A new version of Django was released a couple of days ago. I’m currently at 11 sites using Django, so upgrading them all manually (which I did last time) is a pain.
To help me out, I wrote a tiny Fabric script to spin through my sites, check if they’re using the version of Django that was upgraded, and if they are, upgrade them.
It’s worth noting that this only works because all of my sites are fairly low traffic, and I don’t mind too much just taking them offline for a minute or two. Also, they’re all hosted on Webfaction, and have very similar setups1.
We’ll start off by looking at the actual command I run,
upgrade_django, which I run across all my Webfaction accounts2.
def upgrade_django(from_version, to_version): apps = django_apps[env.host_string] for app in apps: version = get_django_version(app) if version == from_version: print ("Current version of Django for %s " "is %s, upgrading to %s..." % (app, version, to_version)) upgrade_django_install(app, to_version) else: print ("Current version of Django for %s " "is %s, no upgrade needed." % (app, version))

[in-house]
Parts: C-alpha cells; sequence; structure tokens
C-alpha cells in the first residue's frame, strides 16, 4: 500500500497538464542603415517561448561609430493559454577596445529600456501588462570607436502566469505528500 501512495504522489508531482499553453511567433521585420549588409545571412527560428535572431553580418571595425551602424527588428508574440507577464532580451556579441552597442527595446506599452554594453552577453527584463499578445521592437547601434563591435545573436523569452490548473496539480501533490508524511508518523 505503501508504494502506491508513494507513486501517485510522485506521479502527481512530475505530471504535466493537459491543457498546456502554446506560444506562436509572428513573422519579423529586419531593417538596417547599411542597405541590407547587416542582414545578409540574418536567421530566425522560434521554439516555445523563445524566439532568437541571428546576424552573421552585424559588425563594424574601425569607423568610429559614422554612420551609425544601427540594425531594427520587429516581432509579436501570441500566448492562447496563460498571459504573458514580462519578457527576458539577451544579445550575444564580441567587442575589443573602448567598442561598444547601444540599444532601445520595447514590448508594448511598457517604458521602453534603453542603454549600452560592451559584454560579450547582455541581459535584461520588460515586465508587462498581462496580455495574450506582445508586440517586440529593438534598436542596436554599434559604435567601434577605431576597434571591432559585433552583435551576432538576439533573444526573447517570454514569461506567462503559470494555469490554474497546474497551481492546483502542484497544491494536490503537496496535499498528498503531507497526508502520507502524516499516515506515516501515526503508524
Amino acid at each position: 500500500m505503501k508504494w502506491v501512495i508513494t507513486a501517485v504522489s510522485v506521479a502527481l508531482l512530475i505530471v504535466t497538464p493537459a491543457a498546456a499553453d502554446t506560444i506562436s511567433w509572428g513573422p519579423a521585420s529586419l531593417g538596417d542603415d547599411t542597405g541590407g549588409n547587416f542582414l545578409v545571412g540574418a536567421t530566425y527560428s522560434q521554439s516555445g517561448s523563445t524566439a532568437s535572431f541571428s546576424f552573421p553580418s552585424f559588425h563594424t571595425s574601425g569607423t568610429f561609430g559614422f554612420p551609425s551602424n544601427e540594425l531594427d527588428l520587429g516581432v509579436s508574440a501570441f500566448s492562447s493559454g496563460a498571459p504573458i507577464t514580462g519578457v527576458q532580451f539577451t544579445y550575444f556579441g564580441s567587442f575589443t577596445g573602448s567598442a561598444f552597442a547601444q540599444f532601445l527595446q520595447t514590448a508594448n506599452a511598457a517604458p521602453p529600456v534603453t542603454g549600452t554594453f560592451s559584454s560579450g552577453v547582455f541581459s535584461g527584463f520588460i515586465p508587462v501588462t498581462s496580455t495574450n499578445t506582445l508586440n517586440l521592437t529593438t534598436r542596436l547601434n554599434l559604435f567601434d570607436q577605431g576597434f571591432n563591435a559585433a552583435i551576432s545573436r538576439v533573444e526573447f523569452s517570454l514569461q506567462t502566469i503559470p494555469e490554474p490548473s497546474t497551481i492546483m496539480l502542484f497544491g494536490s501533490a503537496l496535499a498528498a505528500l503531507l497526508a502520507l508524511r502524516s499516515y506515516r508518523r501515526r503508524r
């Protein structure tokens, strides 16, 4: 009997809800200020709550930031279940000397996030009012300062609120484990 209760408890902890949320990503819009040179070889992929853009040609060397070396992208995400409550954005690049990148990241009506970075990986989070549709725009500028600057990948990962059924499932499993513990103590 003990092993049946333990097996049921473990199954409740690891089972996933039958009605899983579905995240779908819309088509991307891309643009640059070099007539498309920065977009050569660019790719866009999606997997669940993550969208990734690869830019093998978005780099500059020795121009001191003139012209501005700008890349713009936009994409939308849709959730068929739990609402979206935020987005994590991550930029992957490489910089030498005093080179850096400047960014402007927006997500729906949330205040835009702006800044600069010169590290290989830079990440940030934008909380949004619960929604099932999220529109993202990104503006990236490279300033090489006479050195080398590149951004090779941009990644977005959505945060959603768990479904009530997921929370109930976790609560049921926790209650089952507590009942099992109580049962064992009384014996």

To upgrade all Django 1.5 sites I have to 1.5.1, I run
upgrade_django like this:
There are a few more bits you’ll need to make this work – let’s take a look at the
def get_django_version(app): with cd('~/webapps/%s/' % app): with hide('running', 'stdout'): with prefix('source env/bin/activate'): result = run('pip freeze | grep "^Django=="') django, version=result.split('==') return version
If the version
get_django_version returns matches the version I’m looking to upgrade, then we run
upgrade_django_install, which is just this:
def upgrade_django_install(app, version): with cd('~/webapps/%s/' % app): with prefix('source env/bin/activate'): run('pip install Django==%s' % version) run('apache2/bin/restart')
Never again will I have to do a Django upgrade “by hand”.
You can take a look at the full code on GitHub.